The Whitworth Art Gallery, founded by Robert Dukinfield Darbishire with a donation from Sir Joseph Whitworth, as a source of pleasure and enjoyment for the citizens of Manchester, was the first arts institution to be situated in a public park. Built in 1889, it became part of the University of Manchester in 1958 when the galleries underwent modernisation by architect John Bickerdike, who transformed the Edwardian spaces into a Modernist Scandinavian interior. It now houses an internationally important collection of more than 55,000 works of art.
A large proportion of the collection is made up of work by British artists of the 20th-century including Walter Sickert, David Bomberg, Paul Nash, Ben Nicholson and Barbara Hepworth and a small group of works by British Surrealist artists Edward Wadsworth, Roland Penrose, Edward Burra and Conroy Maddox.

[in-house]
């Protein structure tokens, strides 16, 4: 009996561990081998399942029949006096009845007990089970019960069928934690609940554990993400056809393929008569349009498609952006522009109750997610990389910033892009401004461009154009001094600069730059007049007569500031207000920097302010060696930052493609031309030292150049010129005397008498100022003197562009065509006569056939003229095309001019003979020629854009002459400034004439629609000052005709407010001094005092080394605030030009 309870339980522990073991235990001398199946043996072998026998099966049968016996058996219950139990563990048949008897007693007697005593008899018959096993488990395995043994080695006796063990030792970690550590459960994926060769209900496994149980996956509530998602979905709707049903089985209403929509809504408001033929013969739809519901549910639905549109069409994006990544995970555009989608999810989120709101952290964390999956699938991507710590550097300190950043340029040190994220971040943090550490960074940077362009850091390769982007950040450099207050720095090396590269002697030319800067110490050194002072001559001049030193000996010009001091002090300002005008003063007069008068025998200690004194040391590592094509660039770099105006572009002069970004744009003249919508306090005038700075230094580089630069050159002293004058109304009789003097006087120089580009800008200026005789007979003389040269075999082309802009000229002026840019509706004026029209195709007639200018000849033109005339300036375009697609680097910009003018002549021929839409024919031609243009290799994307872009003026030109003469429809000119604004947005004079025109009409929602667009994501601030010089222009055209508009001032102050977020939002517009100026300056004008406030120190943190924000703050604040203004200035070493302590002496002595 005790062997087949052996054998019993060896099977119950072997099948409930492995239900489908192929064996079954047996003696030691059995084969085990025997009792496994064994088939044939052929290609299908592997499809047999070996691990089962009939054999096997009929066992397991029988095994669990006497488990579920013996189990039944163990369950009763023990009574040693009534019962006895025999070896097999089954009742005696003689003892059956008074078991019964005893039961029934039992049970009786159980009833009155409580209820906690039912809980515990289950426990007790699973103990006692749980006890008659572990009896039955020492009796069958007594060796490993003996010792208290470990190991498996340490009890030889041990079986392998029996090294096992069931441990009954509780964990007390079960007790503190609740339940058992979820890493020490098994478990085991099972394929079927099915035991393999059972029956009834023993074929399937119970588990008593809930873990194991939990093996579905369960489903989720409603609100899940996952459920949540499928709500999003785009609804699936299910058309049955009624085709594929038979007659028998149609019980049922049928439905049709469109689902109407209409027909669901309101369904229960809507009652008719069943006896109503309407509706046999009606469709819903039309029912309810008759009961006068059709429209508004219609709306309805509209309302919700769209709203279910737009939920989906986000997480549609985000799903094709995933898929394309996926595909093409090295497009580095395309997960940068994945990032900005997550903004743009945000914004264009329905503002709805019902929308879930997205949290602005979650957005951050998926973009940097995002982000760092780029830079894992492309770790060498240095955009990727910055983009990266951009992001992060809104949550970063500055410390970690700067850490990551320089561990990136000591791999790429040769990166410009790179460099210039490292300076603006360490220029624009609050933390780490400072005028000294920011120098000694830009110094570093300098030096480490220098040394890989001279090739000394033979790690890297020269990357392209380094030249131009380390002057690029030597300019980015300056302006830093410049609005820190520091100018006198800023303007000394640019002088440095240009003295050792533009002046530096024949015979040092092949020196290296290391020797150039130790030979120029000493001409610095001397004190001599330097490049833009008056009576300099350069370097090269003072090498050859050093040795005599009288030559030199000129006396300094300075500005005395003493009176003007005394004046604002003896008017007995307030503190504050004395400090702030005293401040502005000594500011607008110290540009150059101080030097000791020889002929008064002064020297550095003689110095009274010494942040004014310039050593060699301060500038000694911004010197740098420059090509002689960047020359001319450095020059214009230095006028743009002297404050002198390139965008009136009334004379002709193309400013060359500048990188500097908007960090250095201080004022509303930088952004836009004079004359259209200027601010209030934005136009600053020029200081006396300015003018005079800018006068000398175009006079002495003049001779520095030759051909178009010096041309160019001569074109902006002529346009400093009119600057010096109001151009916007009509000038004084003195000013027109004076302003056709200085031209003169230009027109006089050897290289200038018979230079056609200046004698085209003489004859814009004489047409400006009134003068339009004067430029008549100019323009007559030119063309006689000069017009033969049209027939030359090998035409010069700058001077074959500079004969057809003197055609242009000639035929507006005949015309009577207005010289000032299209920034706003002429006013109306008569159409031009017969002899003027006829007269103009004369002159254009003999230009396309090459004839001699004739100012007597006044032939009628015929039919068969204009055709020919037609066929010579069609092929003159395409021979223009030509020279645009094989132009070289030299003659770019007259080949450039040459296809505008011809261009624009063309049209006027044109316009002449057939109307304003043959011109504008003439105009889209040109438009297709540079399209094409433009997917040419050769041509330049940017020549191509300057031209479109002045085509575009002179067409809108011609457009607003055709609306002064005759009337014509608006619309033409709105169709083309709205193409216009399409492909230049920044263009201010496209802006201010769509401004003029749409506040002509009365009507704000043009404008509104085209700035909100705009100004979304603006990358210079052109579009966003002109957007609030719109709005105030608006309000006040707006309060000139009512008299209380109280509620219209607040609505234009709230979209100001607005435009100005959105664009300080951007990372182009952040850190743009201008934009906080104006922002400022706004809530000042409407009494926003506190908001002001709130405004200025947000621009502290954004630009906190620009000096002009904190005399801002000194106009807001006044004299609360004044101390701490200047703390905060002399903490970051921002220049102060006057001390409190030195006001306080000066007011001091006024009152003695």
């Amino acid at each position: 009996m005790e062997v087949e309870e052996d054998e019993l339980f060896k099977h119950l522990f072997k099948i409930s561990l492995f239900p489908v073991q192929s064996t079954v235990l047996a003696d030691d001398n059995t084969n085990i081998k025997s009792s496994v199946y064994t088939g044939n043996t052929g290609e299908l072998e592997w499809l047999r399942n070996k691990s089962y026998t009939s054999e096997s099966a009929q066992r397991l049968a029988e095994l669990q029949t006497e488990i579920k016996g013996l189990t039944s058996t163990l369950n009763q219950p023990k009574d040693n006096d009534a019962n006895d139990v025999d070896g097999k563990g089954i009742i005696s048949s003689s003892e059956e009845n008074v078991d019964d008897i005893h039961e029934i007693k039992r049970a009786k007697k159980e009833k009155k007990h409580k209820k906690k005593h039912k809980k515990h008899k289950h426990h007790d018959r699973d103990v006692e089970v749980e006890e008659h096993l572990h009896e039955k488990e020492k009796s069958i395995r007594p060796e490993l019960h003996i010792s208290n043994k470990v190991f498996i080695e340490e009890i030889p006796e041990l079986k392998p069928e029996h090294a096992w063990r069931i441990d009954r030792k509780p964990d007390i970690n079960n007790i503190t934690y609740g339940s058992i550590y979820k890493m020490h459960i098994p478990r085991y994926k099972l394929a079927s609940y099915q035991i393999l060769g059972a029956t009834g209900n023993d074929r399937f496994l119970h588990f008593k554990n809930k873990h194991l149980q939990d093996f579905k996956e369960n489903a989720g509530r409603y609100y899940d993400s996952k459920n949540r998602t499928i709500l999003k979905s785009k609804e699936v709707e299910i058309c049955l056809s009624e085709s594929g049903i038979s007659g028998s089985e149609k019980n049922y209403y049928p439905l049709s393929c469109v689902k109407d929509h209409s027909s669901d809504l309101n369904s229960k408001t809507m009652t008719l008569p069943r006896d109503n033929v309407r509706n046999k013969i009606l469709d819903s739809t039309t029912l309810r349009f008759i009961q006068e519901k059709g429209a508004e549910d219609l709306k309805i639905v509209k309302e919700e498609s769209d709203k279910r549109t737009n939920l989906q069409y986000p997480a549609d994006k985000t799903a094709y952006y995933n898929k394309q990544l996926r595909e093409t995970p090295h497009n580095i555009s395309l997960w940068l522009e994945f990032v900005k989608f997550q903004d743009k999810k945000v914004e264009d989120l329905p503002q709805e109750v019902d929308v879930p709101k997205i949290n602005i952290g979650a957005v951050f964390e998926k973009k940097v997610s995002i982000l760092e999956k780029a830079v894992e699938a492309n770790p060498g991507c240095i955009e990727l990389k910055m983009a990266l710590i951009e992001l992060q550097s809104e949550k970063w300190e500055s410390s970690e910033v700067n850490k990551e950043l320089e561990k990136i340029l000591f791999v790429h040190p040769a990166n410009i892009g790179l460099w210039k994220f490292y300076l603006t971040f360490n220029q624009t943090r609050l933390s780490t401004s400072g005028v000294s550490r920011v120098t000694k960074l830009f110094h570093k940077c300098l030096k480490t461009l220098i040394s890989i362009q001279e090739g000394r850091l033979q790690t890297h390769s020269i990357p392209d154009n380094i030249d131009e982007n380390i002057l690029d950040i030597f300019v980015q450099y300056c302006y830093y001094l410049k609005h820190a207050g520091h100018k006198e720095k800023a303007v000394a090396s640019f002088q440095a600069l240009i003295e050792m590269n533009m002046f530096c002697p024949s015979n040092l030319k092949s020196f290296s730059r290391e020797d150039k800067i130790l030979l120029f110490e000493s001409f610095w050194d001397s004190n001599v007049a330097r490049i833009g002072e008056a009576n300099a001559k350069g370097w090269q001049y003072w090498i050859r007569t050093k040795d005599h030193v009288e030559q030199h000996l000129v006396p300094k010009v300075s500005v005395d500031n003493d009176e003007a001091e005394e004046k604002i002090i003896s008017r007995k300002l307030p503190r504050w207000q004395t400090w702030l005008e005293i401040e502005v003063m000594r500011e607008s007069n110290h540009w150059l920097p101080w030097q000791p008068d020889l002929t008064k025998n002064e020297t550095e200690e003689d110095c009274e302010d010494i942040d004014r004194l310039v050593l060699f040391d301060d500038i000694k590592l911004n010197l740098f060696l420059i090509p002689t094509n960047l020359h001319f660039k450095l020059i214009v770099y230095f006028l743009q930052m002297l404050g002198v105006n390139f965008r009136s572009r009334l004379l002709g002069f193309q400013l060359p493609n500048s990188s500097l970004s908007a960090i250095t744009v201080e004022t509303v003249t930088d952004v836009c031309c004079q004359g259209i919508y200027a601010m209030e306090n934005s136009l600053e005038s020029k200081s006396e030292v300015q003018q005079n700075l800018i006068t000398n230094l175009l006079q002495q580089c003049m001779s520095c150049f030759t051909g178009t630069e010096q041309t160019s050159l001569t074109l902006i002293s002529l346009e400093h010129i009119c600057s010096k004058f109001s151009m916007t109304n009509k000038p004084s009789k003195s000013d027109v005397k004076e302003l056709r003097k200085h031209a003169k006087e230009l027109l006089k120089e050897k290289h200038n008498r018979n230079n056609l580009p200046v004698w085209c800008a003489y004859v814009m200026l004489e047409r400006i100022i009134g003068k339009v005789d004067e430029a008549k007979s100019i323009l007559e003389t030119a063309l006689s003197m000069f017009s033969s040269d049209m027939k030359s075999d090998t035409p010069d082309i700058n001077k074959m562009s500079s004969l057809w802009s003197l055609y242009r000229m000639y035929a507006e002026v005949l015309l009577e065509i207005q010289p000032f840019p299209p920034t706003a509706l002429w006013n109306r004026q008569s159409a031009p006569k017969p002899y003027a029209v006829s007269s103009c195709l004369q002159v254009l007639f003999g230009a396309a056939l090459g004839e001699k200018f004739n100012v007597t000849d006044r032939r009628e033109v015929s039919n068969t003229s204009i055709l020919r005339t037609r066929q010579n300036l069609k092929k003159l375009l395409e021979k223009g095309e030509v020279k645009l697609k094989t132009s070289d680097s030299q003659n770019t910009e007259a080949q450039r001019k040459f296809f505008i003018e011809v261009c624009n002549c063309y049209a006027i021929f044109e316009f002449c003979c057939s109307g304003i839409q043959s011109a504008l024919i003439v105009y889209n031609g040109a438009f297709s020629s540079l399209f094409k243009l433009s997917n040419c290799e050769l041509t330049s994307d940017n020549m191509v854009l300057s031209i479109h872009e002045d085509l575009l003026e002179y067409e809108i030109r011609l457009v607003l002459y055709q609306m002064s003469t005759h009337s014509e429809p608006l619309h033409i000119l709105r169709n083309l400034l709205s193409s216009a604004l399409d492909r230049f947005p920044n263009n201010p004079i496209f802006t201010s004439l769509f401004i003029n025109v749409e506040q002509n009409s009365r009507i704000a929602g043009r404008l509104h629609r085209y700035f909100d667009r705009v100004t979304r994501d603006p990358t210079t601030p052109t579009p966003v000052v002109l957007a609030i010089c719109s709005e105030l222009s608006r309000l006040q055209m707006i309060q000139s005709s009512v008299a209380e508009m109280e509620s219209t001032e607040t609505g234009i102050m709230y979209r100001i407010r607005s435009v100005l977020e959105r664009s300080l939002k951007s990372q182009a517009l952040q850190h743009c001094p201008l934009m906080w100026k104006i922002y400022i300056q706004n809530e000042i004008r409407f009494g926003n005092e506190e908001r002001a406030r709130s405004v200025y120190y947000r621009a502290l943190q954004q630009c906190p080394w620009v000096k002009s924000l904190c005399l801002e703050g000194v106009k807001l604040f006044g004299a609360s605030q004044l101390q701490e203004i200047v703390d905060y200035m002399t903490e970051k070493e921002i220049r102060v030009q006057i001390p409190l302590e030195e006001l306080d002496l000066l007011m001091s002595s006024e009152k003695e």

The gallery has an active acquisitions programme with recent additions including works by Tracey Emin, Tacita Dean, Michael Landy, Toby Paterson, Rachel Whiteread and Jane and Louise Wilson. The Whitworth also has a renowned collection of textiles, works on paper and wallpapers from the 3rd century to the present.
It is also home to a unique collection of Outsider Art, The Musgrave Kinley Outsider Collection, which consists of over 1153 individual artworks by over 129 artists, brought together by curator Monika Kinley (1925-2014) and gallerist and curator Victor Musgrave (1919-1984) over a period of 30 years (1979-2010) and donated through the Contemporary Art Society.
In 2015, The Whitworth reopened after it was transformed by a redevelopment that doubled its exhibition spaces, restored period features and opened itself up to its surrounding park - the same year it was awarded the Art Fund Museum of the Year.